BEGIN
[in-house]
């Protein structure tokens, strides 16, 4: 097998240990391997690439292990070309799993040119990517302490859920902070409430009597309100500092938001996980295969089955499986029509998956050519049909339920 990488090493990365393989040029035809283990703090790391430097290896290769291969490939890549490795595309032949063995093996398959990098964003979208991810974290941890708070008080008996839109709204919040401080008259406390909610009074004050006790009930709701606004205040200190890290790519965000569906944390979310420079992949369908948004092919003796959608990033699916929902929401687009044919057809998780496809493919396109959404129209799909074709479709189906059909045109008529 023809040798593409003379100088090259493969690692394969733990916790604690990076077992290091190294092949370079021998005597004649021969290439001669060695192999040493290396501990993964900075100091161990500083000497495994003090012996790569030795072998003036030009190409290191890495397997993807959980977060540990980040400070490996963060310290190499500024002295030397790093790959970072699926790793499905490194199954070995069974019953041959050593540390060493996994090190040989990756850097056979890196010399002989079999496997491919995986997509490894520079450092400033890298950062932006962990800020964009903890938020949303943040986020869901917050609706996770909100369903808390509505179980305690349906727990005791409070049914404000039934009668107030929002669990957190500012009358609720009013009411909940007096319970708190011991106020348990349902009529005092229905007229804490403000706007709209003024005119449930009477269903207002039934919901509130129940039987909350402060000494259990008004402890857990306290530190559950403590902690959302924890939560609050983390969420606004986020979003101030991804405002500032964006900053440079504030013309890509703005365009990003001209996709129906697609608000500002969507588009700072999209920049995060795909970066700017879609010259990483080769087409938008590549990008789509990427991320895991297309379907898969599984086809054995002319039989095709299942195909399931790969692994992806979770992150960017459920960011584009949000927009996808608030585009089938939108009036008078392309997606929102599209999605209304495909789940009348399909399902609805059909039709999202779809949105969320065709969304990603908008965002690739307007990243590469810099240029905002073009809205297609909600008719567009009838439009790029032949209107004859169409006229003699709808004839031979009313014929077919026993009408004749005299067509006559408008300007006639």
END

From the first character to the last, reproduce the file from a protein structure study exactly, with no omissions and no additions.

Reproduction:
[in-house]
């Protein structure tokens, strides 16, 4: 097998240990391997690439292990070309799993040119990517302490859920902070409430009597309100500092938001996980295969089955499986029509998956050519049909339920 990488090493990365393989040029035809283990703090790391430097290896290769291969490939890549490795595309032949063995093996398959990098964003979208991810974290941890708070008080008996839109709204919040401080008259406390909610009074004050006790009930709701606004205040200190890290790519965000569906944390979310420079992949369908948004092919003796959608990033699916929902929401687009044919057809998780496809493919396109959404129209799909074709479709189906059909045109008529 023809040798593409003379100088090259493969690692394969733990916790604690990076077992290091190294092949370079021998005597004649021969290439001669060695192999040493290396501990993964900075100091161990500083000497495994003090012996790569030795072998003036030009190409290191890495397997993807959980977060540990980040400070490996963060310290190499500024002295030397790093790959970072699926790793499905490194199954070995069974019953041959050593540390060493996994090190040989990756850097056979890196010399002989079999496997491919995986997509490894520079450092400033890298950062932006962990800020964009903890938020949303943040986020869901917050609706996770909100369903808390509505179980305690349906727990005791409070049914404000039934009668107030929002669990957190500012009358609720009013009411909940007096319970708190011991106020348990349902009529005092229905007229804490403000706007709209003024005119449930009477269903207002039934919901509130129940039987909350402060000494259990008004402890857990306290530190559950403590902690959302924890939560609050983390969420606004986020979003101030991804405002500032964006900053440079504030013309890509703005365009990003001209996709129906697609608000500002969507588009700072999209920049995060795909970066700017879609010259990483080769087409938008590549990008789509990427991320895991297309379907898969599984086809054995002319039989095709299942195909399931790969692994992806979770992150960017459920960011584009949000927009996808608030585009089938939108009036008078392309997606929102599209999605209304495909789940009348399909399902609805059909039709999202779809949105969320065709969304990603908008965002690739307007990243590469810099240029905002073009809205297609909600008719567009009838439009790029032949209107004859169409006229003699709808004839031979009313014929077919026993009408004749005299067509006559408008300007006639």